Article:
Peter has already made it clear that knowing God, the source of all life, is the only path to being fully equipped to live as God calls us to do: “as His divine power has given to us all things that pertain to life and godliness, through the knowledge of Him who called us by glory and virtue” (2 Pet 1:3) Now that we have been empowered to do so, we must “make every effort” to add the following qualities to, or alongside, our faith. In other words, we must begin to live as if what we believe is really true.
So in steady perseverance, we’re told to keep adding Christlike characters to our faith in Christ. “But also for this very reason, giving all diligence, add to your faith virtue, to virtue knowledge, to knowledge self-control, to self-control perseverance, to perseverance godliness, to godliness brotherly kindness, and to brotherly kindness love.” (2 Pet 1:5-7)
Our ultimate reason to do good is the same self–sacrificing love that Christ showed for us. “For if these things are yours and abound, you will be neither barren nor unfruitful in the knowledge of our Lord Jesus Christ.” (2 Pet 1:8)
But now we come to our next warning: “For he who lacks these things is shortsighted, even to blindness, and has forgotten that he was cleansed from his old sins.” (2 Pet 1:9) Peter says if we fail to add virtue, knowledge, self-control, perseverance, godliness, brotherly kindness and love to our faith, we have become so nearsighted that we are as good as blind. We are living as if we were unbelievers, who really are blind, spiritually. Peter is warning Christians who are preoccupied with the short-term, that they have lost the ability to see life from any kind of eternal perspective.
Those who set aside the positive traits Peter listed have forgotten that they have been cleansed from their past sins. Christians who have “forgotten” completely overlook who they are and the reason we’re still here on this earth. We still see participating in sin, or less-than-Christlike behaviors, as normal. Instead, we should see those as things we we’ve been cleansed from, which we have the power to move on from. “Keep your heart with all diligence, for out of it spring the issues of life.” (Prov 4:23) If we aren’t diligent to guard against falsehood, evil thoughts, and lustful desires, our enemy Satan is standing by ready to take advantage.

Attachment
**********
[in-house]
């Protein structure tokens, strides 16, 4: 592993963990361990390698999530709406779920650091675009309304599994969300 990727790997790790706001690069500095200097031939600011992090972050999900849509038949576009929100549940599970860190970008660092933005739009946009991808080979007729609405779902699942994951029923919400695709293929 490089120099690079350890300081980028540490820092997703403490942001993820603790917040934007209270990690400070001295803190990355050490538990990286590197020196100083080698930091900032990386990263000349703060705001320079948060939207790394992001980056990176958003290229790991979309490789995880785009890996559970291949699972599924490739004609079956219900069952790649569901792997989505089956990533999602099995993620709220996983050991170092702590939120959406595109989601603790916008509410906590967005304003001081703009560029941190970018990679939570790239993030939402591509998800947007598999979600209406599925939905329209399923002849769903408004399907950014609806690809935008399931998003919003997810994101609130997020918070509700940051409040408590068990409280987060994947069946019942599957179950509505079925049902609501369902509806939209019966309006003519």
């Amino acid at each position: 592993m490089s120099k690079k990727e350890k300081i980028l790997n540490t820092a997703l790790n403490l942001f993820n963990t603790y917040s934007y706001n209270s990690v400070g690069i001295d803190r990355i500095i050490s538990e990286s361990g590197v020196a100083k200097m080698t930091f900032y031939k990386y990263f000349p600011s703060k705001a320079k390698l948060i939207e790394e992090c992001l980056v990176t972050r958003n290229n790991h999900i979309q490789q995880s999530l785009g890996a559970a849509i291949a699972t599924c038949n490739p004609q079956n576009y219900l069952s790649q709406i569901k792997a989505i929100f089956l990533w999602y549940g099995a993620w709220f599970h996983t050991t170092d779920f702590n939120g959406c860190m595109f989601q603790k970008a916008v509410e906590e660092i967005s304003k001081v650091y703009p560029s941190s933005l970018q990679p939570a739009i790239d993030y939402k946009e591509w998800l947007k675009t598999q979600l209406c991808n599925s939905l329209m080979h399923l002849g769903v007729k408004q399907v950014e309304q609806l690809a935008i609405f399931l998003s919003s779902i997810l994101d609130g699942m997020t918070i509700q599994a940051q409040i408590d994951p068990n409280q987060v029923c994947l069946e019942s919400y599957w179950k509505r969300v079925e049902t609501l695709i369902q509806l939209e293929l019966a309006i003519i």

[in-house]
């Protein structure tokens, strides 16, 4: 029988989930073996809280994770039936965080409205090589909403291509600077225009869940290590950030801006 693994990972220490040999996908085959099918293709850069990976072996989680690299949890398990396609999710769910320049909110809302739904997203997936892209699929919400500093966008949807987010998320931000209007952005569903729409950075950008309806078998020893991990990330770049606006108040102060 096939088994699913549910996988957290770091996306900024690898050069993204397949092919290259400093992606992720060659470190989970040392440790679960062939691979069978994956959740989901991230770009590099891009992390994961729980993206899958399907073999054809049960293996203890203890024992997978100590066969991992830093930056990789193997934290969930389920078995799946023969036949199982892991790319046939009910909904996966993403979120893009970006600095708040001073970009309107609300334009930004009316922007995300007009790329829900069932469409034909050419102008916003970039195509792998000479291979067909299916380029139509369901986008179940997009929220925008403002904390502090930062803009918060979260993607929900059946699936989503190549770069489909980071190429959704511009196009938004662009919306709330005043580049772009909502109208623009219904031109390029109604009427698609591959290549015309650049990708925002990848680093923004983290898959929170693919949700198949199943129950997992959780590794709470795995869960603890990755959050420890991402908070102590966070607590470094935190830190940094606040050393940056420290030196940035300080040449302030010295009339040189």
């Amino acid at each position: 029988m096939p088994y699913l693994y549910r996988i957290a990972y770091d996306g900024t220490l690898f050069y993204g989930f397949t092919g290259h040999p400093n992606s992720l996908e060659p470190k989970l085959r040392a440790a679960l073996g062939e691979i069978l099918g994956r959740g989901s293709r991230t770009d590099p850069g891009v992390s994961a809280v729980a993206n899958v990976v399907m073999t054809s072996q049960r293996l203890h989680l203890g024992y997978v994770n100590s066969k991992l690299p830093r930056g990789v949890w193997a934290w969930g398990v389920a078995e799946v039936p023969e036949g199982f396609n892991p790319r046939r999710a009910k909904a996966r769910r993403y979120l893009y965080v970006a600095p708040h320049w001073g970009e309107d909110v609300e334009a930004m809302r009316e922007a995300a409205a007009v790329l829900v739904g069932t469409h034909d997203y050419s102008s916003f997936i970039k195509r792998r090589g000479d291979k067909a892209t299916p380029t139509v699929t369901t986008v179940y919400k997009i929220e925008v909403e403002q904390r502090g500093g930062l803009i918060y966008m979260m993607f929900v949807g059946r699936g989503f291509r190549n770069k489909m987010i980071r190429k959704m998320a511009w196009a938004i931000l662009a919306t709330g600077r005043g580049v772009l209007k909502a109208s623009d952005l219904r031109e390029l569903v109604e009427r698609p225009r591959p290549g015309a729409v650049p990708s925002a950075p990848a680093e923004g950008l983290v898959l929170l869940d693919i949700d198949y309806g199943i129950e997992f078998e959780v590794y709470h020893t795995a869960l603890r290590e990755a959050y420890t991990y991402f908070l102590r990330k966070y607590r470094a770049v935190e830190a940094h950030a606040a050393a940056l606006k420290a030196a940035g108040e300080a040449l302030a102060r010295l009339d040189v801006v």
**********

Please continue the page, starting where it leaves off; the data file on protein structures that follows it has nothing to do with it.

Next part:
It’s critical to remember that Peter is addressing believers: men and women who are saved by faith in Christ and will spend eternity with God. The tragic loss of abandoning these qualities, living only for ourselves, is the loss of opportunity. It’s not a question of losing salvation, but of failing to become who we can be in the here and now, used as God intended to fulfill His purpose on earth, and we will have to answer for it one day.
Jesus said, “But I say to you that for every idle word men may speak, they will give account of it in the day of judgment.” (Matt 12:36) The Greek phrase is rema argos, meaning “careless or inactive or unprofitable words.” In context, Jesus is contrasting the “good things” within a good person with the “evil things” in the heart of an evil person. We are admonished to make the best use of our words, because words express what is in our hearts: “For out of the abundance of the heart the mouth speaks” (Matt 12:34b). Our choice is to walk in the Spirit and in love, or to act exactly like those who haven’t come to know Jesus. Can anyone tell the difference?